While he was at the shop, the officer also talked to defendant's brother, Veljko Mijoskov, in the presence of defendant and Detective Wheeler. Defendant's brother said that a black man had brought the vehicle in from Joe Perillo BMW, a car dealer, to have the rear-window glass changed.

After the State rested its case in chief, the court entered a directed finding on the first count of the indictment charging defendant with theft. The defense then presented the testimony of Clarence Hodges, an employee of Joe Perillo BMW, who testified that he knew defendant from their business dealings. Hodges stated that his employer referred about 25 vehicles a month to General Auto Rebuilders and sometimes sent their customers to the shop directly. In the latter part of August 1984, he had occasion to refer the "owner" of a late-model BMW to General Auto Rebuilders. The driver of that vehicle was a black man about 28 years of age, who was approximately six feet tall and weighed 225 pounds. When this man brought the car in, he stated that the right rear quarter glass of the vehicle was broken out as a result of a theft, a condition the witness described as a standard break-in. The man indicated that he wished to wait for the vehicle to be repaired, and Hodges told him that he could not handle it at that time.

Veljko Mijoskov testified that he is the co-owner of General Auto Rebuilders and does body work and painting there. When the officers came to the shop and inquired about the BMW, he told them that his brother had repaired the right quarter window with one obtained from Perillo BMW. A paid statement was later submitted for it along with other items on the invoice. The State objected to evidence of the invoice noting that it was prepared three days after the defendant's arrest. The court found that it was not material and instructed counsel to proceed. During cross-examination the witness stated that he was not present when the car arrived, that he did not know anything about the person who brought it in other than what his brother had told him, and that they had possession of the car for about 10 days before police arrived.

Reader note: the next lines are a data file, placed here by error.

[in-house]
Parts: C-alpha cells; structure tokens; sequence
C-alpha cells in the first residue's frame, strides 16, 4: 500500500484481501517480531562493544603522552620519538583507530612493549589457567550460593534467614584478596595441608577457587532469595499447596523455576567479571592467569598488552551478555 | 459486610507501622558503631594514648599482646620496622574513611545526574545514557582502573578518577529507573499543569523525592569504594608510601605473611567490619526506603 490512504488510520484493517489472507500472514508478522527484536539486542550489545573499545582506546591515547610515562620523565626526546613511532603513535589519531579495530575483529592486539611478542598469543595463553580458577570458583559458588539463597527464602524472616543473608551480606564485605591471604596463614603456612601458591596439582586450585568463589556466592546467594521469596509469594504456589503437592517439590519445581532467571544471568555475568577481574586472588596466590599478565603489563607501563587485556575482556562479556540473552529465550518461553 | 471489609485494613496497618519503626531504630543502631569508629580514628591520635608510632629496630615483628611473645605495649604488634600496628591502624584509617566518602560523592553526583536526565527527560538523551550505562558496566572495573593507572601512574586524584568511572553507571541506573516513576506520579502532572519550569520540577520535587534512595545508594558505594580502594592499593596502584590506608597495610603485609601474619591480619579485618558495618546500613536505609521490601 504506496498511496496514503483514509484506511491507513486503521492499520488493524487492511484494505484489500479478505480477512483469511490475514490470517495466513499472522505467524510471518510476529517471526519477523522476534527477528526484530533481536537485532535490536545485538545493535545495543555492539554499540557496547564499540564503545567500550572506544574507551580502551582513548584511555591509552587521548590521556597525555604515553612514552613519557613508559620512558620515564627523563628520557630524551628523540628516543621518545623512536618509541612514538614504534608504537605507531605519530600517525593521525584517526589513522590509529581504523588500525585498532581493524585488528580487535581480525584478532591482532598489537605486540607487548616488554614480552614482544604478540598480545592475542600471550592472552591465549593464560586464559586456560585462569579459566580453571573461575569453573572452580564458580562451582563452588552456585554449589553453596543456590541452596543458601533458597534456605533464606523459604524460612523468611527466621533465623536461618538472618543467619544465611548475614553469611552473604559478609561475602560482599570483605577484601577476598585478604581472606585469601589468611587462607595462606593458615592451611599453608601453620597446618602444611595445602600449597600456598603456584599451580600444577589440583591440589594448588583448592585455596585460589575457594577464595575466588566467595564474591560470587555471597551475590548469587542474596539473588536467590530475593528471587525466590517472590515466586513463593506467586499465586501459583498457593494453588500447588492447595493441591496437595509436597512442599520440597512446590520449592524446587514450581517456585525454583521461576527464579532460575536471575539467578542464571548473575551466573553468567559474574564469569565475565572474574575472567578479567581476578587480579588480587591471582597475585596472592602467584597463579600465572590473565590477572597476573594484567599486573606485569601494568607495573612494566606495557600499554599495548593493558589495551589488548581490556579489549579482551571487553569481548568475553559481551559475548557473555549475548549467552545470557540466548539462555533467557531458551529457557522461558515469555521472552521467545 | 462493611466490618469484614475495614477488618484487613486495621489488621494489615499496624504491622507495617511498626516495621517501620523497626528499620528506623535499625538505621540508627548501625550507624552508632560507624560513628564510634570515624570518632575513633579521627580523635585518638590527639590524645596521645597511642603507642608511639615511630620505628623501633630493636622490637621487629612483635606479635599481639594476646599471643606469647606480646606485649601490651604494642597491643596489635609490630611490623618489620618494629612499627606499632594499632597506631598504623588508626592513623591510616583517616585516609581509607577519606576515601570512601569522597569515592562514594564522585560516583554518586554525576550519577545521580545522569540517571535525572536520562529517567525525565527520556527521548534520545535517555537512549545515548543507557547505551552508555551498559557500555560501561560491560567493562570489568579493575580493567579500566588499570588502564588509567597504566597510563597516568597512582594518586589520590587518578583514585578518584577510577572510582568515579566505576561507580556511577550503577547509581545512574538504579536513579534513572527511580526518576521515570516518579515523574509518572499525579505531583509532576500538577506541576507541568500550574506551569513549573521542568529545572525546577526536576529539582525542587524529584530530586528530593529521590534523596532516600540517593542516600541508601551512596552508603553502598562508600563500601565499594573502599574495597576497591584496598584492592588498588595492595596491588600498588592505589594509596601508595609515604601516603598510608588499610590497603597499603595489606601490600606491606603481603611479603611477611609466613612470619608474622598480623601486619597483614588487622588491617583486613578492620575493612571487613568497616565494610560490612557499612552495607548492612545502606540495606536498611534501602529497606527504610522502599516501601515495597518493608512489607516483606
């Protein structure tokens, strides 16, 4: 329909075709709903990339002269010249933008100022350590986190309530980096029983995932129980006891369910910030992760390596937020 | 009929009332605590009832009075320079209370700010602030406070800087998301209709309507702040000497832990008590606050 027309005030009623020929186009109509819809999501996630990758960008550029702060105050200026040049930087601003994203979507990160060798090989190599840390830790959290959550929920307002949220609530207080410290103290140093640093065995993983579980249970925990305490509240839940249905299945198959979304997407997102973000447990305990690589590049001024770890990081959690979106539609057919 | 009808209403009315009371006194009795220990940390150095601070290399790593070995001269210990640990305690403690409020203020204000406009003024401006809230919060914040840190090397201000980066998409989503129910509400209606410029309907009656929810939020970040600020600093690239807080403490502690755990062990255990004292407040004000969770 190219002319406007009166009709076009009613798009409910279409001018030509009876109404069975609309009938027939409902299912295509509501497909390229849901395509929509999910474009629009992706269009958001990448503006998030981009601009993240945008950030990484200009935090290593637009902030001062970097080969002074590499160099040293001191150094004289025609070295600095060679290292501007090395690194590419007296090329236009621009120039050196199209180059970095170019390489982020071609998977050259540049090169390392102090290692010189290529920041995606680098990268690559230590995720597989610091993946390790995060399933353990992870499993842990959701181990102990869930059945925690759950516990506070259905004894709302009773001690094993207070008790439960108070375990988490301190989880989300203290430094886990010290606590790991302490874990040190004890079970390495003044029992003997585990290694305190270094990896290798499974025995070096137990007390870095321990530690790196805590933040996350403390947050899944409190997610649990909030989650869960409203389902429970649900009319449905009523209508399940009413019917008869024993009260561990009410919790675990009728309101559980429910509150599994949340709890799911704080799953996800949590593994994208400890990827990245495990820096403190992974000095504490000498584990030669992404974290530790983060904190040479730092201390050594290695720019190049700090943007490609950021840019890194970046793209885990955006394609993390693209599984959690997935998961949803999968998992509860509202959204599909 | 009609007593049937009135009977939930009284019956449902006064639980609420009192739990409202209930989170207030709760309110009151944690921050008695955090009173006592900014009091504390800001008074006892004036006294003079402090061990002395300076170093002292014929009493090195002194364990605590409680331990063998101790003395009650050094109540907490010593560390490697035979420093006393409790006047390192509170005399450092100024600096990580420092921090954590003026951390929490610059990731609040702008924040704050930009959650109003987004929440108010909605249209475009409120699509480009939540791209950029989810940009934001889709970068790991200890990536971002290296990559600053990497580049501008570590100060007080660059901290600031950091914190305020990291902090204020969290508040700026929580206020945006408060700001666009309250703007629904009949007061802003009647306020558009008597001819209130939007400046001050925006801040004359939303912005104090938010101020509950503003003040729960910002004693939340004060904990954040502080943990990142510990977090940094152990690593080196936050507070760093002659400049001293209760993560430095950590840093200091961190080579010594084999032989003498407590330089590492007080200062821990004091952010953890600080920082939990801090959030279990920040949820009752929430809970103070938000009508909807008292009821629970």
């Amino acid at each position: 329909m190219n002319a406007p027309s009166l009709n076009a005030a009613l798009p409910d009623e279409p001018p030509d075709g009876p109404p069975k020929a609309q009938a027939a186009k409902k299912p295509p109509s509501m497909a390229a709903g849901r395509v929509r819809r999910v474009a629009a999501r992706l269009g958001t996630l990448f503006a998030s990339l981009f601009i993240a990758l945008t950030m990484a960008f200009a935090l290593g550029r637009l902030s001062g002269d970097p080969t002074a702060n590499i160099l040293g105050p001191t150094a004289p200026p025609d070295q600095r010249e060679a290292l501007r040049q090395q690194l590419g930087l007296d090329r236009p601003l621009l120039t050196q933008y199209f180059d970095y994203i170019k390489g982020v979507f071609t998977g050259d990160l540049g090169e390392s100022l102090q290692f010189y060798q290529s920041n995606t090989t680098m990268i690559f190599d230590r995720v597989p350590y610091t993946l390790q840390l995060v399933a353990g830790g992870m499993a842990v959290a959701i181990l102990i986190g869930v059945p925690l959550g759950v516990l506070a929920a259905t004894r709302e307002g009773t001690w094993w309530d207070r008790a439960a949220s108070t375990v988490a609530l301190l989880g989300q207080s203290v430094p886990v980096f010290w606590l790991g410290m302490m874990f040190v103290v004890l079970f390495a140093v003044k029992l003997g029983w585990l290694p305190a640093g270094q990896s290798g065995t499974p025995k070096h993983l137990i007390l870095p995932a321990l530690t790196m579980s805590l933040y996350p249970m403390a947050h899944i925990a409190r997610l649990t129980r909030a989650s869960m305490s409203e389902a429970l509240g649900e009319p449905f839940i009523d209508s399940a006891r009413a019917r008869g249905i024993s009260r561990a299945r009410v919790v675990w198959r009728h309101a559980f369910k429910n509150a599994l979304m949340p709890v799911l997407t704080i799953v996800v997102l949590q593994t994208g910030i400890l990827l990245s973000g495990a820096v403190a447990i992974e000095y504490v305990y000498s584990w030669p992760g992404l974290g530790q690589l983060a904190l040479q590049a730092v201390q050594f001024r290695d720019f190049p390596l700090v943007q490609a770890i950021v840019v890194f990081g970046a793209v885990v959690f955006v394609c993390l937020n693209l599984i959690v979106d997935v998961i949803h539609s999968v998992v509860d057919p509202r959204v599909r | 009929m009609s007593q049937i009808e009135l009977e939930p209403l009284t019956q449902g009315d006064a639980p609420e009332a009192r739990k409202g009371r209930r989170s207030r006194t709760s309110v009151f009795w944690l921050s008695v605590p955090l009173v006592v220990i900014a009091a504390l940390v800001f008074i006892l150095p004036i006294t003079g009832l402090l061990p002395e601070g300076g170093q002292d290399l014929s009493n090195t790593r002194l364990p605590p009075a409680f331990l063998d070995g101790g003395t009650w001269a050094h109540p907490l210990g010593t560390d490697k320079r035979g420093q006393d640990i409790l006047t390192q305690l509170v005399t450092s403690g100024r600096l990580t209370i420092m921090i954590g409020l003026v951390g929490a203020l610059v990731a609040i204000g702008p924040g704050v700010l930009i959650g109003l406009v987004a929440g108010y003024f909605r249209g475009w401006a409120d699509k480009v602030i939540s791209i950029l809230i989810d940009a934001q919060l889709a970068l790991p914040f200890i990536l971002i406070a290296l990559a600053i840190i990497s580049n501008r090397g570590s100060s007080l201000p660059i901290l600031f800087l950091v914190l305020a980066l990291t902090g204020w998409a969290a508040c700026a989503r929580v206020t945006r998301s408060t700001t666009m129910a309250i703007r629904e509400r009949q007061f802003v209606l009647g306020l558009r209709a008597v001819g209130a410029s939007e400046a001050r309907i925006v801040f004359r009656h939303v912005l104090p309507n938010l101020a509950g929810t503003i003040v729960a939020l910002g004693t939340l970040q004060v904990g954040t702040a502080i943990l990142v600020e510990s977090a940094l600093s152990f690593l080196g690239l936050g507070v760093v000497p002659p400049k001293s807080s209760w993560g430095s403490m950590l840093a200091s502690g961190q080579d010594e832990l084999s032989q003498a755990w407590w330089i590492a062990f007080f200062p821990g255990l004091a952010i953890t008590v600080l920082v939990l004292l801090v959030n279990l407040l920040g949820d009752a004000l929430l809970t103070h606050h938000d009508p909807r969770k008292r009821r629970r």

Defendant testified that he lives at 512 West Barry and by trade is an auto mechanic and co-owner of General Auto Rebuilders located on North Lincoln Avenue. He stated that he and his brother have been in business at that address for seven years and have done work for several auto dealers in the area; they currently are called upon by Perillo BMW. Defendant recalled that a black late-model BMW was brought into the shop in August by a black man who was about 30 years of age and who was six feet tall and weighed about 200 pounds. The person told him that he had been referred to the shop by Joe Perillo BMW, asked to have the window fixed and inquired about having some other work done on the car. Defendant gave him an estimate on the window but told him that he would have to call his brother about the other work at a later time. The man was in the shop for about 15 minutes, and during this time defendant did not ascertain his name, address or telephone number.

Defendant repaired the quarter glass which was broken and prepared an invoice dated for August 1984; he intended to write in the specific day when the person picked up the car. The vehicle was never claimed, however, and defendant used it, as he did other autos in the shop. When he was stopped by a police officer on September 4, 1984, he was told that the auto was stolen. He explained to the officer that he had worked on the vehicle and that the owner inquired about having other work done, but when the officer was in the shop he could not find the invoice for the auto because he had misplaced it with the estimate book. A member of his family subsequently found it, and he took it to court to present to the prosecutor. Defendant acknowledged that he had driven the car to the bank on September 1 after stopping at his apartment, and also stated that he was wearing his own sunglasses that day and further recalled that the car did not have a radio in it.

Constantine Kangles, defendant's appellate counsel, testified that he has known defendant for about 12 years, and attested to defendant's good reputation ...